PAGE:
The "Internet of Things" (IoT) is a future in which everyday objects such as phones, cars, household appliances, clothes and even food are wirelessly connected to the Internet through smart chips, and can collect and share data. The European Commission wants to know what framework is needed to unleash the potential economic benefits of the IoT?
The European Commission wants to know what framework is needed to unleash the potential economic and societal benefits of the IoT, whilst ensuring an adequate level of control of the devices gathering, processing and storing information. The information concerned includes users' behavioural patterns, location and preferences.
Today, an average person has at least 2 objects connected to the Internet and this is expected to grow to 7 by 2015 with 25 billion wirelessly connected devices globally. By 2020 that number could double to 50 billion. This means a possible future in which many everyday things are linked. For example, if a university teacher cancels a morning lecture because they are sick, students' alarm clocks and coffee machines could automatically be reset, giving them an extra hour in bed. If an elderly person forgets to take an essential pill, a warning text message could be sent to a close family member, or even to a local emergency centre, so that somebody could call round to check that everything was ok.
Neelie Kroes, European Commission Vice-President for the Digital Agenda, said: "An Internet of Things with intelligence embedded into everyday objects is the next big thing. I want to promote an Internet of Things that serves our economic and societal goals, whilst preserving security, privacy and the respect of ethical values."
Realising the enormous economic and societal potential of the IoT requires a level playing field where all players can compete on an equal footing, without gate keepers and locked-in users. Its societal acceptance requires the definition of an ethical and legal framework, supported by technology and providing people with control and security. Through the consultation, the Commission is seeking views on privacy, safety and security, security of critical IoT supported infrastructure, ethics, interoperability, governance and standards. The results of the consultation will feed into the Commission's Recommendation on the IoT, which will be presented by summer 2013. Boosting the IoT is a priority for the Digital Agenda for Europe (see IP/10/581, MEMO/10/199 and MEMO/10/200).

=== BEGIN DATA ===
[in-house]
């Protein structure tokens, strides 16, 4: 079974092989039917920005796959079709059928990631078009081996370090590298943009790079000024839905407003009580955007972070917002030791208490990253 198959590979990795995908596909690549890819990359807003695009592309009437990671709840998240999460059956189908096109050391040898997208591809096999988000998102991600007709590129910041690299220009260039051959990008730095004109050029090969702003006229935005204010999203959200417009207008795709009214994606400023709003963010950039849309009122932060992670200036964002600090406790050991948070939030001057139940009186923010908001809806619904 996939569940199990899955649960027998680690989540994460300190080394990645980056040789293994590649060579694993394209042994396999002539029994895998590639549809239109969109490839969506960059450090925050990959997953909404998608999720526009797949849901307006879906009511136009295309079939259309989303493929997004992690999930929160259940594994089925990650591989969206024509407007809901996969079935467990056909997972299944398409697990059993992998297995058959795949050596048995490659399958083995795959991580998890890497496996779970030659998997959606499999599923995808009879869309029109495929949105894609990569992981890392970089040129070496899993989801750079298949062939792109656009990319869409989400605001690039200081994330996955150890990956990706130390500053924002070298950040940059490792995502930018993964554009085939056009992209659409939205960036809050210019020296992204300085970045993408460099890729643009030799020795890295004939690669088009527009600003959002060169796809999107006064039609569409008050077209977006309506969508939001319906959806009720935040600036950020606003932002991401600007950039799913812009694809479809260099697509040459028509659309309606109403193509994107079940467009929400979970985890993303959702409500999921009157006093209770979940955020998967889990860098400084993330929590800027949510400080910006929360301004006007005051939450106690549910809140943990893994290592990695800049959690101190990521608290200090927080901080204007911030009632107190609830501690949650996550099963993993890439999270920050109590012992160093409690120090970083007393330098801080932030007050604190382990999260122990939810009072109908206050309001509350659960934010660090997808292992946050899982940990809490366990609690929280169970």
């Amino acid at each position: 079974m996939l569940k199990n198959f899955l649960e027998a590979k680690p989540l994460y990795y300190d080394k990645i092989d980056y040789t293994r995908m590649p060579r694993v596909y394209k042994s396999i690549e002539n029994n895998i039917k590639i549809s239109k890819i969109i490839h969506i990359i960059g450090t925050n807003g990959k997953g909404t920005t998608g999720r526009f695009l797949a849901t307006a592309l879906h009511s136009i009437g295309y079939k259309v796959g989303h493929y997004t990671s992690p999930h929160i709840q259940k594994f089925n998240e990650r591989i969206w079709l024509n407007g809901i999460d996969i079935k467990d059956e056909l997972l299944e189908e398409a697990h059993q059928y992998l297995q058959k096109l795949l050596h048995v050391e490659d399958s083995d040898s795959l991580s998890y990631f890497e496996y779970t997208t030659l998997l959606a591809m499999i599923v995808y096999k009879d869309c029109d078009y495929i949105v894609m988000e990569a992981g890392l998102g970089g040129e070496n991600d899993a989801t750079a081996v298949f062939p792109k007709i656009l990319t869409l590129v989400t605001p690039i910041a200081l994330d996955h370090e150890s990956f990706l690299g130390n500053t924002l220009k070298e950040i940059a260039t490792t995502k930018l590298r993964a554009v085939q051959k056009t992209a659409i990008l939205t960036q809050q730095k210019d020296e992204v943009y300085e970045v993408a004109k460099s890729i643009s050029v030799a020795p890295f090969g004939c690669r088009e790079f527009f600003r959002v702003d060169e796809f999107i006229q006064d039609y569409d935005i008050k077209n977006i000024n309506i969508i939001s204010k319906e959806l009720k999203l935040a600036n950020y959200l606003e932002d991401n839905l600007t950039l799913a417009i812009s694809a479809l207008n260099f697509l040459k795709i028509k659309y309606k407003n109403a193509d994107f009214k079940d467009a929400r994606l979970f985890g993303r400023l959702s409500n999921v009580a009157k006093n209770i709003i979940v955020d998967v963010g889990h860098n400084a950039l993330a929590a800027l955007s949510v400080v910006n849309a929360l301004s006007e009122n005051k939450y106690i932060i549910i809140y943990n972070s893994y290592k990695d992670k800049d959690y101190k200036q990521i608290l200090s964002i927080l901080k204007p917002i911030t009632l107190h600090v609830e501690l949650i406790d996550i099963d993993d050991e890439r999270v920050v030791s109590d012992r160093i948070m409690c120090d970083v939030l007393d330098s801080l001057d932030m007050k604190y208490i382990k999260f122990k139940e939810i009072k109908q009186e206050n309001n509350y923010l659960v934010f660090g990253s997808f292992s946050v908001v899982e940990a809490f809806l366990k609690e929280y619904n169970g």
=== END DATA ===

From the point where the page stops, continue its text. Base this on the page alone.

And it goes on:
The Internet of today offers access to content and information through connection to web pages from multiple terminals like PCs, smart phones or TVs. The next evolution will make it possible to access information related to the physical environment through connected objects capable of sensing the environment and communicating through smart chips using Radio Frequency IDentification (RFID) with or without human intervention.
There are endless examples of this evolution of networked devices: a car may be able to report the status of its various subsystems for remote diagnosis and maintenance using communicating embedded sensors; people on the move may receive information on their smartphone about the status of their home's doors, shutters or even the contents of the fridge, transmitted by sensors in their home; a car may route you around a potential traffic jam; personal devices may convey the latest status of healthcare information of remotely cared patients to a central location.
This public consultation will feed into a new Recommendation on the IoT. This Recommendation will be the follow-up to the Commission's Communication on IoT published in 2009 (see IP/09/952), which identified 14 lines of action for enabling Europe to design IoT technologies and systems compatible with its core values, such as the protection of privacy and personal data.